JOHNSTON: Well, let's be real clear, this may not trace back to Donald -- it may well be that Michael Cohen simply saw an opportunity, went out and seized the opportunity...
JOHNSTON: ...to do so. Donald is not a guy with strong management skills. You know, his whole show is based on a premise that management professors would be tearing their hair out, or that's not how you motive people and get them to be successful.
So, on the other hand, Donald is a guy who hey, if there is money to be made over there, let's do it. And it will be very interesting to see if any of this money touches Donald or his family or his companies. If it does, we have a really major important scandal here.
HAYES: What do you mean by that?
JOHNSTON: Well, if any of the money that flowed into this entity or any of the other shell companies that Michael Cohen set up turns out to have been forwarded not to Michael Cohen or his entities, but to a Trump entity, now, you know, now you're looking at what looks very much like either extortion or bribery, which is the same crime from two different perspectives.
Clearly Michael Cohen, you know, had these companies believing he had the president's ear and could influence him. Their own statements indicate that they don't think it went anywhere. And, Chris, think about AT&T. They're in a very tough spot. I mean, I'm very -- have spoken a lot about lack of competition, especially in the media business in this country. But AT&T is at a significant disadvantage without owning your competitor, CNN. And so they would be very susceptible to suggestion that, you know, you don't want to continue to be in that position, you better come pay tribute.
HAYES: You know, one thing, James, that struck me, I saw someone write this piece that if this payment were happening in a foreign country for an American company, their compliance office, because of the Foreign Corrupt Practices Act, if you said hey, the president of the Philippines, the president of Nigeria, has a personal friend and lawyer that we're going to get on retainer for half a million dollars, the compliance lawyer would say you can't do that. You're going to violate the Foreign Corrupt Practices Act.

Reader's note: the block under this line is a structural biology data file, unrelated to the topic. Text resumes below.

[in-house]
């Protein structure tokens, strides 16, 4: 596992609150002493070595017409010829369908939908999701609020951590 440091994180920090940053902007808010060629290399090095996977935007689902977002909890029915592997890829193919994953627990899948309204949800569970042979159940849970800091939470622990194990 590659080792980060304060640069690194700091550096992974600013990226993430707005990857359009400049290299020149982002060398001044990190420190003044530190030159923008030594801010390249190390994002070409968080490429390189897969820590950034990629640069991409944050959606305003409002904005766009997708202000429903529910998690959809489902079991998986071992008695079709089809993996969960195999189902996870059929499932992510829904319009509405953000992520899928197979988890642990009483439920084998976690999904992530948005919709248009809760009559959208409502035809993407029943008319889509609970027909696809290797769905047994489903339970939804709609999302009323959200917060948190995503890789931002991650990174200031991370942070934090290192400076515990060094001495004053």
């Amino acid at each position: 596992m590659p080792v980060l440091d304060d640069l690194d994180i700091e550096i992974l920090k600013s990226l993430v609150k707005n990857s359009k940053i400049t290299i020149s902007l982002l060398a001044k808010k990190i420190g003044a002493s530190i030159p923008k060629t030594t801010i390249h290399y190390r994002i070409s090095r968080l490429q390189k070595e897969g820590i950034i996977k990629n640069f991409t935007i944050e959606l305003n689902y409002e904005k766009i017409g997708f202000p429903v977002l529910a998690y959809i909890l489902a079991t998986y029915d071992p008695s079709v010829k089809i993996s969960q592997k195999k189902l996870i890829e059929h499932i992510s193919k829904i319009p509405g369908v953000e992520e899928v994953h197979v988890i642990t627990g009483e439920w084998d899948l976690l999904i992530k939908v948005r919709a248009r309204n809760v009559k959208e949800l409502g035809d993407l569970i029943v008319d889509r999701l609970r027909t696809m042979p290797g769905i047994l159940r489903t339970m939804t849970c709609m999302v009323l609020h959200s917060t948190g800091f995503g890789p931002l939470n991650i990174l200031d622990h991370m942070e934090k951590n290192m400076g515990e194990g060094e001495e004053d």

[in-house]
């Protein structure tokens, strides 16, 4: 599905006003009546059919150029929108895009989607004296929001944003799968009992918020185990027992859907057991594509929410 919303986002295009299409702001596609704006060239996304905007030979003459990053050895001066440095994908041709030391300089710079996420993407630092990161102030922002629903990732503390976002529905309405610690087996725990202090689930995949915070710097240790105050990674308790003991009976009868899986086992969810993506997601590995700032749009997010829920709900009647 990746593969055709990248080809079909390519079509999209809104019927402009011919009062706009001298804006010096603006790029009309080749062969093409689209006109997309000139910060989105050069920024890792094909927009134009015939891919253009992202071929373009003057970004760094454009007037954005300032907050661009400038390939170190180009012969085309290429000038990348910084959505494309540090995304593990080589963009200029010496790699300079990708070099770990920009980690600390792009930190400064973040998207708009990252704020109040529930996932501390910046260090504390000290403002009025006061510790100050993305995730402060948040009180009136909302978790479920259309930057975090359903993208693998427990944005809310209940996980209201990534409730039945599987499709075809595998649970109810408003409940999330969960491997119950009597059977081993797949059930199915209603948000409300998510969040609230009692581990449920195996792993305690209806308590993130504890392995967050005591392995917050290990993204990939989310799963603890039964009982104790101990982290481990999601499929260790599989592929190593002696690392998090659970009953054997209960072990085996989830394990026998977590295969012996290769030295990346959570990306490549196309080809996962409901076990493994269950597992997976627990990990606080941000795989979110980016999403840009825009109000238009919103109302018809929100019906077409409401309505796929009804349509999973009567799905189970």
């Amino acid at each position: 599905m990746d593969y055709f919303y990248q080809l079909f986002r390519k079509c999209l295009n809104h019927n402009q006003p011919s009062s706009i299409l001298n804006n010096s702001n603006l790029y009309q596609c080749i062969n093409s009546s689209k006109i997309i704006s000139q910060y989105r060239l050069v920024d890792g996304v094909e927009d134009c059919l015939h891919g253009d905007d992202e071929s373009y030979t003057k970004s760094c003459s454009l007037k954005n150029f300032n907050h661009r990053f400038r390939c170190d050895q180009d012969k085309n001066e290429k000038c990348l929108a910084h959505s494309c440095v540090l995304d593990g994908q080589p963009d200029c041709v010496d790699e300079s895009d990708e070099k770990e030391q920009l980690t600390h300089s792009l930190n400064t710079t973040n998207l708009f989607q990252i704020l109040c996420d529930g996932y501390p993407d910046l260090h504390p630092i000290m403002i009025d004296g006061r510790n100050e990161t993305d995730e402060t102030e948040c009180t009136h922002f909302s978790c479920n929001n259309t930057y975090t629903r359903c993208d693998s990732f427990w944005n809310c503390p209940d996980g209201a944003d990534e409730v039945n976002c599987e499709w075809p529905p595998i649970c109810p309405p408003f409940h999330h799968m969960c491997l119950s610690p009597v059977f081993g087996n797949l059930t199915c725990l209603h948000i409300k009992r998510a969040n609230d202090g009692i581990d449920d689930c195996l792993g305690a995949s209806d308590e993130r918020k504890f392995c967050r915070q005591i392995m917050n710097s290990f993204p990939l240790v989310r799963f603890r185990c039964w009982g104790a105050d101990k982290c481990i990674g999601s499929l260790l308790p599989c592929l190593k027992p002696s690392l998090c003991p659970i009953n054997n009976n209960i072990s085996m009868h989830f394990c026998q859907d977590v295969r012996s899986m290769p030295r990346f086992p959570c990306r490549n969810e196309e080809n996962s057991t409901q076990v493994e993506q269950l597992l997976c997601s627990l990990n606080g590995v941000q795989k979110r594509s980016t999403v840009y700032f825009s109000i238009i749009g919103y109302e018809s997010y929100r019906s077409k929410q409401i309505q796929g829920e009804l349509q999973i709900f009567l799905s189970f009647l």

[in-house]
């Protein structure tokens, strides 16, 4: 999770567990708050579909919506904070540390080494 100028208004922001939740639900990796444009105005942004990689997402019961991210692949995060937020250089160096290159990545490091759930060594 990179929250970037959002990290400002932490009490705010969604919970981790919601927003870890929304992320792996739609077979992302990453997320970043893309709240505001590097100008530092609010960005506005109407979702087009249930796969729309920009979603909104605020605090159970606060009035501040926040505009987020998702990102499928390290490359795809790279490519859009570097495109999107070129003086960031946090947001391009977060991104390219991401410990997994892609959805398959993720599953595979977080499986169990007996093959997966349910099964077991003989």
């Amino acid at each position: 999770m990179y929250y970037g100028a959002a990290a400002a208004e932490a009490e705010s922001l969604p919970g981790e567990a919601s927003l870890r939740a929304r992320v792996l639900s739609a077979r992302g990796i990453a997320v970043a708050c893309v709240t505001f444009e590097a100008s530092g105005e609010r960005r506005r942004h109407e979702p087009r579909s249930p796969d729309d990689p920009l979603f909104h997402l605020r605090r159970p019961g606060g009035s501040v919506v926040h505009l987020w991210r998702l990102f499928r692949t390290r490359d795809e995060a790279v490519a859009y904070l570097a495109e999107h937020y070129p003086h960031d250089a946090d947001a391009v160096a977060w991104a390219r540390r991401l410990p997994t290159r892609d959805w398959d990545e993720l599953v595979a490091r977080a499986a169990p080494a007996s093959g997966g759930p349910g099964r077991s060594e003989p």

HENRY: That's absolutely right. And I think that this kind of practice should be illegal, even if it's not at the present time. You know, that's a court ruling that a lot of people have problems with.
More general issue I think here is that this administration has a pattern of opening itself up to all kinds of influence from corporations and also from Russian interests in this case. You know, it's just not transparency with respect to what's going on.
I think the American people need to be getting involved. These are a lot of funny Russian names and interests, and it's quite a complicated story. I just got back from Cyprus and was looking into a lot of this stuff. It's a global story that many Americans sort of the eyes glaze over. But I think it's really important for them to dig in and to understand this kind of chicanery.
HAYES: Well, David, it makes me want to see the tax returns all the more. I mean, it really does become -- no, seriously. At a certain point it becomes vital to put all this stuff to rest, again. Where is the money going and what's it doing? And there is a lot of legitimate questions or legitimate questions a year-and-a-half or two years ago, but they seem more pressing now to me.
JOHNSTON: Well, who is doing business with Donald Trump entities in other places and favors?
JOHNSTON: And we already know that the Chinese with lightning speed were approving things for Donald Trump and that nobody -- no country has been a bigger beneficiary of Donald Trump's actions than China, which is gaining influence in the Pacific at our expense. So this is a window, the Michael Cohen matter, into a lot of things that we need to pursue.